ENTRY: Heaney, Seamus.
Seamus Heaney (b. April 13, 1939)
is a poet, writer and lecturer. He was awarded the Nobel Prize in Literature in 1995.
Seamus Justin Heaney was born near Castledawson, in County Londonderry, Northern Ireland.
He was brought up a Roman Catholic and a nationalist, and regards himself as Irish, not British.
He schooled at St. Columb's College, Londonderry, then went up to
Queen's University, Belfast. He graduated in 1961 with a First Class Honours degree.
After graduating he became a teacher. In spring of 1963, after
contributing various articles to local magazines, he came to the attention
of Philip Hobsbaum, then an English lecturer at Queen's University.
In 1965 he married Marie Devlin, teacher and author of
Over Nine Waves: a collection of traditional Irish myths and legends.
In 1966, Faber and Faber published his first volume called Death of a Naturalist.
This collection of deeply rural poems met with much critical acclaim. In
1966 he was appointed as a lecturer in Modern English Literature at Queen's
University Belfast. After sojourns in America, Heaney became Head of English at
Carysfort College in Dublin in 1976.
He took on numerous public posts, and also co-founded Field Day Publishing.
In 1989, he was elected to be Professor of Poetry at Oxford University,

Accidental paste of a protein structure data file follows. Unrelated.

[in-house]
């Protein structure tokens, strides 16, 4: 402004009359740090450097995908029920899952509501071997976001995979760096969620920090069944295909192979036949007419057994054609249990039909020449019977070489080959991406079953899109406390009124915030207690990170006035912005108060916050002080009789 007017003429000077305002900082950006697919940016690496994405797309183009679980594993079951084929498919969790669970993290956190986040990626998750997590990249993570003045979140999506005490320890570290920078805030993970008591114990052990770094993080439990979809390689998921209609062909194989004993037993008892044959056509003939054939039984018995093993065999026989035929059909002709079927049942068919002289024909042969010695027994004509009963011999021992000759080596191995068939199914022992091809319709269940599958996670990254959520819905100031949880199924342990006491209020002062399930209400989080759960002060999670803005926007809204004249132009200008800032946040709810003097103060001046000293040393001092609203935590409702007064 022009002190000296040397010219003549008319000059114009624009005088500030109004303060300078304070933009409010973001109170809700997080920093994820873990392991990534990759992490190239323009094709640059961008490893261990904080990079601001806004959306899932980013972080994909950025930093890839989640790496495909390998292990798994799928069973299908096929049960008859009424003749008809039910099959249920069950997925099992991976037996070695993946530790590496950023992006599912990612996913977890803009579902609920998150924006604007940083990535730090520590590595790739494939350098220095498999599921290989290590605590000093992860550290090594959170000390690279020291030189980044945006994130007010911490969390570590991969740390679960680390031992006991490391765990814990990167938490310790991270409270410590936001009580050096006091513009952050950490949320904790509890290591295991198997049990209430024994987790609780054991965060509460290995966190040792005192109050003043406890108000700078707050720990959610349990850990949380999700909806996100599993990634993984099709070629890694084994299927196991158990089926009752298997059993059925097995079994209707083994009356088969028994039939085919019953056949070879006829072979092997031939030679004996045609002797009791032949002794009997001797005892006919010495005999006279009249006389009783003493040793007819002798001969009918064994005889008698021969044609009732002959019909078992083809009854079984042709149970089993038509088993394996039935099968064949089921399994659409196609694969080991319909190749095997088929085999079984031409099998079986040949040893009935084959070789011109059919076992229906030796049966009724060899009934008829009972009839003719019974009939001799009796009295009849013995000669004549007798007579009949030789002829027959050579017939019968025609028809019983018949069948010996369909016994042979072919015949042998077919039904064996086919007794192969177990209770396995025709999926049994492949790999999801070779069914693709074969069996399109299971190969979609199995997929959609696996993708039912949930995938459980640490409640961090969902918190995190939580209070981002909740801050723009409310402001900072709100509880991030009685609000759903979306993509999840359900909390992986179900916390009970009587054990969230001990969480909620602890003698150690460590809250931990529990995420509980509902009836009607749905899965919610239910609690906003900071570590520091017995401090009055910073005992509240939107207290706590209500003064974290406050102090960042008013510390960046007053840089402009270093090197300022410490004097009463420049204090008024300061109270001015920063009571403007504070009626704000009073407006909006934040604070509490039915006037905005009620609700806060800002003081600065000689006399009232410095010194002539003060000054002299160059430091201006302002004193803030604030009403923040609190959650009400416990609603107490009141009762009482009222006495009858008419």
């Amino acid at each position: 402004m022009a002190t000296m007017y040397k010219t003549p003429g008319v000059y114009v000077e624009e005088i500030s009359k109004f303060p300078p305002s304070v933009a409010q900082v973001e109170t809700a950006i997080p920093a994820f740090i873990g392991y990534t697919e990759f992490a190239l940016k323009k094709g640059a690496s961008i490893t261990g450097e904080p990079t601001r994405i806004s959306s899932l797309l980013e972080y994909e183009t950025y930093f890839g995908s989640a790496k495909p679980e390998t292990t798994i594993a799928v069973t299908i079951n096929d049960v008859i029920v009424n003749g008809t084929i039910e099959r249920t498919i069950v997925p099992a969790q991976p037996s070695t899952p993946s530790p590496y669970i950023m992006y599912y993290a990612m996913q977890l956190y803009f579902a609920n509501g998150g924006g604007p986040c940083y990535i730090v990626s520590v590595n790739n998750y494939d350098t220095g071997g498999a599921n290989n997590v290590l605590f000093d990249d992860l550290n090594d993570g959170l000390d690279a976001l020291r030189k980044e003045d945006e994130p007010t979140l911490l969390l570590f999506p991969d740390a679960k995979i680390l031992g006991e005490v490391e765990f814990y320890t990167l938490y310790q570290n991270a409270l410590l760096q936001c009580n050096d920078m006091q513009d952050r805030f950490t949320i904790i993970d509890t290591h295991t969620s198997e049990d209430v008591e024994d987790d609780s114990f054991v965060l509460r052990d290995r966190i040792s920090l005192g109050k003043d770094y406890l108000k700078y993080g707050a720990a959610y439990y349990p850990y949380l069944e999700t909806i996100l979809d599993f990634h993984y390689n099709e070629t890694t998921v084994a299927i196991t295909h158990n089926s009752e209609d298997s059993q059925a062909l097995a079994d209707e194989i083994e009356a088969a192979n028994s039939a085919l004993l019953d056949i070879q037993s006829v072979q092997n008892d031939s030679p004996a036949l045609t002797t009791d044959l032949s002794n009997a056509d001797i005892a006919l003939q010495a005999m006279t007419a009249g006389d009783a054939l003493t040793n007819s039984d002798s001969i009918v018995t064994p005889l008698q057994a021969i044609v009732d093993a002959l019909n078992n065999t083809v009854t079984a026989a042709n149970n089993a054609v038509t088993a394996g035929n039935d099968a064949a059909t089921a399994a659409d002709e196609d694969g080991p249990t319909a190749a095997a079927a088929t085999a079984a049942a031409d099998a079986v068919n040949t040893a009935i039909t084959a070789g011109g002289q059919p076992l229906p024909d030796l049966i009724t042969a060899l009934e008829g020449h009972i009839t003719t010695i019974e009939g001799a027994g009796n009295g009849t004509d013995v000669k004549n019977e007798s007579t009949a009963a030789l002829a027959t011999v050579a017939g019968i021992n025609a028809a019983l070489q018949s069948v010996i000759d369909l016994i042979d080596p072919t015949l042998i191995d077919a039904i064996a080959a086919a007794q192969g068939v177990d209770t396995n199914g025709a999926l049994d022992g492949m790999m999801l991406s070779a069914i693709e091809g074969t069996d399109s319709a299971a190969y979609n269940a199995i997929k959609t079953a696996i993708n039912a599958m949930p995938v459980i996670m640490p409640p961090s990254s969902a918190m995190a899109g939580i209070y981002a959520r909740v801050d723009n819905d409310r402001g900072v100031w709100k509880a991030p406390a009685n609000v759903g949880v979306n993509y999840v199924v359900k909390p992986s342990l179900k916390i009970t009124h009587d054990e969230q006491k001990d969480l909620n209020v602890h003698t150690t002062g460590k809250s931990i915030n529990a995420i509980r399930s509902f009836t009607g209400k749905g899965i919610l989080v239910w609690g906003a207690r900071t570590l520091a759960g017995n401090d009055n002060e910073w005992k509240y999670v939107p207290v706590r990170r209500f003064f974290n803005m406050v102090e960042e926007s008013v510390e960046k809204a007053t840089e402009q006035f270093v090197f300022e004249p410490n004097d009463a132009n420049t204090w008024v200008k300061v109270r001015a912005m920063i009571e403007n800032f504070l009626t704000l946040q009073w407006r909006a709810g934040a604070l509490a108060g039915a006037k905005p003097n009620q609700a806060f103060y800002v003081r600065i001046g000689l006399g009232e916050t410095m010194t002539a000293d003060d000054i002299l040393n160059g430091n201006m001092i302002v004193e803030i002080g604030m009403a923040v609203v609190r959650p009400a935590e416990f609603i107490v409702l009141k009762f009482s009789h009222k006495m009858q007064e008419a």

which he held for a five-year term to 1994. Throughout this period
he was dividing his time between Ireland and America. He also
continued to give public readings, which were very popular.
He was awarded the Nobel Prize in Literature in 1995 for what the Nobel
committee described as "works of lyrical beauty and ethical depth, which
exalt everyday miracles and the living past".
In 1996, his collection, The Spirit Level was published and won The
Whitbread Book of the Year Award, a feat repeated in 1999 by his
re-translation of the epic Beowulf.
Despite his many travels much of his work is set in the landscapes of
rural Londonderry, the county of his childhood. Heaney's work is deeply associated with
the lessons of history and archaic prehistory and myth. The Anglo-Saxon influences
in his work are also noteworthy, his university study of the language
and his acclaimed translation of Beowulf having had a profound effect
on his work. It also led to a small revival of interest in the verse
forms of ancient Anglo-Saxon poetry amongst a number of poets influenced by Heaney.
His huge poetry anthologies (edited with friend the poet Ted Hughes)
The Rattle Bag and The School Bag are used extensively in schools
in the British Isles.
His influence on contemporary poetry is reckoned to be immense. Robert Lowell has called Heaney
"the most important Irish poet since Yeats". A good many
others have echoed the sentiment. His influence is not restricted to the British Isles but
is felt globally.
New Selected Poems 1966-1987 (1990)
Seeing Things (1991)
The Spirit Level (1996)
Opened Ground: Poems 1966-1996 (1998)
Electric Light (2001)
District and Circle (2006) Beowulf (1999) (Translation)
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